Will USC Get Revenge on Oregon? Not So Fast My Friend!

Cullen BuieContributor IOctober 2, 2008

Last year, with a healthy Dennis Dixon, the Oregon Ducks beat USC in a 24-17 decision capped off by a Mark Sanchez interception in the closing minutes.  Last week, USC failed their post-Ohio State quiz, and a nimble running back named Jacquizz Rodgers made their defense look pedestrian.

This week, everyone—including Vegas, since USC is a 16.5-18 point favorite—thinks that the Trojans will exact revenge on multiple levels against the Ducks. 

In the words of that famous College GameDay personality Lee Corso, "Not so fast my friend!"

Do we believe that USC’s loss was solely a function of effort?  I agree that the loss to Oregon State was largely due to their mindset (as evidenced by their second half comeback), but we have to also give Oregon State and Quizz Rodgers credit for executing a great game plan. 

The most surprising thing about USC’s loss to Oregon State was their inability to stop the run.  Quizz Rodgers ran around, through, and by would-be Trojan tacklers and embarrassed the USC front seven.

While USC will certainly be dialed in this weekend against the Ducks, the Trojans are also taking a step up in competition.  Quizz is good, but the Oregon Ducks’ rushing attack is the best in the Pac-10, and it isn’t even close.  Oregon averages 100 yards per game more on the ground than the second-best Pac-10 team, Cal.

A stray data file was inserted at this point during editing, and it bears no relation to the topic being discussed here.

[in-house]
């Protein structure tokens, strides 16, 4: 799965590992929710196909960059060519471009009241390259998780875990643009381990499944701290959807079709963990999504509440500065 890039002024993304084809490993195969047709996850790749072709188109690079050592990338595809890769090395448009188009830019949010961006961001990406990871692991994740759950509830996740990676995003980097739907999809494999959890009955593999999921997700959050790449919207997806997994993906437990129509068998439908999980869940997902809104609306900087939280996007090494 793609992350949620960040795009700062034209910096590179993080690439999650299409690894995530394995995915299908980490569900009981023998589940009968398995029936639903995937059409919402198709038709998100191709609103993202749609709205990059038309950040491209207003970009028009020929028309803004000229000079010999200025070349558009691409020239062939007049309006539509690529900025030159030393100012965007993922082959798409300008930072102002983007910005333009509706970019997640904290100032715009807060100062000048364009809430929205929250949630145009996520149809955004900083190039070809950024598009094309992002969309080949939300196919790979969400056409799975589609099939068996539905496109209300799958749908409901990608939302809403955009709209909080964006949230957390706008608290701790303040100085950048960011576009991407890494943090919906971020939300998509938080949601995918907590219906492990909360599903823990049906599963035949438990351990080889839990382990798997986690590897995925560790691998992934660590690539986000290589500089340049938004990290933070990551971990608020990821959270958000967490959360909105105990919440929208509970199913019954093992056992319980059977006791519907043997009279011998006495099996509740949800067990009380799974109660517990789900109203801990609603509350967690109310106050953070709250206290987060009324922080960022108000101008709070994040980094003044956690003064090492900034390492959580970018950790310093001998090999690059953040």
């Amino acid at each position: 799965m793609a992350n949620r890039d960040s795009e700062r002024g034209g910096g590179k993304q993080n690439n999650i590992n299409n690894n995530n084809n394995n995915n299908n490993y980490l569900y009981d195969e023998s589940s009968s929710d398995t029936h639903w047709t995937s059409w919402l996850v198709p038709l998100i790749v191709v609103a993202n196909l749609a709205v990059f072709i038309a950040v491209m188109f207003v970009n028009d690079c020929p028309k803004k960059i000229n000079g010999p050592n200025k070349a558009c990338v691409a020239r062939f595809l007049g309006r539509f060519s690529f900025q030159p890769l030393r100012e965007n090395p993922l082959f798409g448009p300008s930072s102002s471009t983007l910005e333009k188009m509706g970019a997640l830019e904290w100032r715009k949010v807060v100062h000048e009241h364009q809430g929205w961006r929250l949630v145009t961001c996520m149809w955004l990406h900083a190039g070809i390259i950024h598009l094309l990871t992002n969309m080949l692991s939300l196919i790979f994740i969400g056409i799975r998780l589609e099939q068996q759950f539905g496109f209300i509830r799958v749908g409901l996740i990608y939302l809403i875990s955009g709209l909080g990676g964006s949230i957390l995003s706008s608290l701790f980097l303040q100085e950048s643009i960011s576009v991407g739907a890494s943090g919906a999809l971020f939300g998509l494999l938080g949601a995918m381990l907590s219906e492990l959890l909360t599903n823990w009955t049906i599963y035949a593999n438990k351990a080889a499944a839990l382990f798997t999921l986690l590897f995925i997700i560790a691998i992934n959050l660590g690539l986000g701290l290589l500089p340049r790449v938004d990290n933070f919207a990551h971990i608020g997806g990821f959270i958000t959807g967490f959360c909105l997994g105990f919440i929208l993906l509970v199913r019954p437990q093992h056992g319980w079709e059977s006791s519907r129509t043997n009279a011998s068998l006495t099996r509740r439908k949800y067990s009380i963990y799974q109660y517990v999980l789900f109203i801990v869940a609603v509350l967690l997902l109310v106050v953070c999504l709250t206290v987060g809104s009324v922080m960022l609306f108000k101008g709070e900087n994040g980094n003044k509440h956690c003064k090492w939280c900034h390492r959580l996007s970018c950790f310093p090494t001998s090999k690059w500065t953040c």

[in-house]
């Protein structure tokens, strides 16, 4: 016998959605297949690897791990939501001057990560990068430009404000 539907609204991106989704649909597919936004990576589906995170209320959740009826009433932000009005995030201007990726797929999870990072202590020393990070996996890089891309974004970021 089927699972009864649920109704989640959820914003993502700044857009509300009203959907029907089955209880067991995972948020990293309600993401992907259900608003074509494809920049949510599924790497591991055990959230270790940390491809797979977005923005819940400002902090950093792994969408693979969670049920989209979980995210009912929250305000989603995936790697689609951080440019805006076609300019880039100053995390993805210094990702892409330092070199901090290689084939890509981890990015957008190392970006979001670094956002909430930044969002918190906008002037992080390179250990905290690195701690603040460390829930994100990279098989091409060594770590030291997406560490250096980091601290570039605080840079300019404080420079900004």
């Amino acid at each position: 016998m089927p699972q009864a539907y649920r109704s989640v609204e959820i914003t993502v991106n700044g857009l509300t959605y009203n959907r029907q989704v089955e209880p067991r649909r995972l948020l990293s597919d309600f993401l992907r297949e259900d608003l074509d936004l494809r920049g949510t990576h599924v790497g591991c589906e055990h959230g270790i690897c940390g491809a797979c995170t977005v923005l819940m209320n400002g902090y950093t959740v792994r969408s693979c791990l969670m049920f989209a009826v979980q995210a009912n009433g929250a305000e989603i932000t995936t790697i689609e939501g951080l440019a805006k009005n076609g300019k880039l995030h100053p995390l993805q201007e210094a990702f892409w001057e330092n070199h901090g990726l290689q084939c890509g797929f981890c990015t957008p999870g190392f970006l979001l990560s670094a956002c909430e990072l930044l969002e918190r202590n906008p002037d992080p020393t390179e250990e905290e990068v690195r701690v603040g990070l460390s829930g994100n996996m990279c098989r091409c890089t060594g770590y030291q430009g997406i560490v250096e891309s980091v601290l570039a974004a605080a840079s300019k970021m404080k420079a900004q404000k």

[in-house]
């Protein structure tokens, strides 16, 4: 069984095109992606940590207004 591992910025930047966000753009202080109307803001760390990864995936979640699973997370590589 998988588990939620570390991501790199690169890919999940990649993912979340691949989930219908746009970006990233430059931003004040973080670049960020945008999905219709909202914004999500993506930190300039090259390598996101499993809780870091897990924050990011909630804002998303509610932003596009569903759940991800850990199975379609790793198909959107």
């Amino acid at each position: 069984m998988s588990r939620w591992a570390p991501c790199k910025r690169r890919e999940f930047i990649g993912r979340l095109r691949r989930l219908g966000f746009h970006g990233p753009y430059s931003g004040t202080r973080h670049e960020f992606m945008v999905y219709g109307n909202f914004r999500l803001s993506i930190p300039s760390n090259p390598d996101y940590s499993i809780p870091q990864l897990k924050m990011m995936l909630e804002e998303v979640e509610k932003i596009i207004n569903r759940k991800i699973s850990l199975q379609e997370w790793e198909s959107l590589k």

Further, the Ducks defense could pose just as much resistance as Oregon State’s D, if not more.

Let’s compare Oregon and Oregon State statistically.

Rushing Offense

Oregon State: 143 yards per game (72nd in the nation)
Oregon: 308 yards per game (Fourth in the nation)

Scoring Offense

Oregon State: 28.5 points per game (57th in the nation)
Oregon: 47.4 points per game (Seventh in the nation)

Total Defense

Oregon State: 320 yards per game (40th in the nation)
Oregon: 330 yards per game (49th in the nation)


Oregon State: One per game (102nd in the nation)
Oregon: 3.2 per game (10th in the nation)

Turnover Margin

Oregon State: +0.25 per game (49th in the nation)
Oregon: -0.2 per game (69th in the nation)

Last weekend Oregon State won with ball control (they held possession for 35 minutes) and turnover margin (+2).  If Oregon can run the ball effectively—and all of the stats say they can—the Ducks should be able to keep the powerful Trojan offense off the field. 

Plus, given the absence of Rey Maualuga at linebacker, look for the Ducks to move the ball "surprisingly" well.

Further, Mark Sanchez will be pressured by the Oregon defensive line more than he’s been pressured all season.  It will be interesting to see how Sanchez responds to the additional pressure since he’s only been sacked twice all year.

If the turnover margin is even or slightly in Oregon’s favor, Oregon should have no problem beating the point spread. 

In the end, it’s likely that Oregon will lose this game due to turnovers and their inexperience at QB (aren’t they on their third or fourth string guy?!). I think that since this game is in LA, USC will ultimately win, but I’d be surprised if they win by more than 10 points.

USC 31, Oregon 24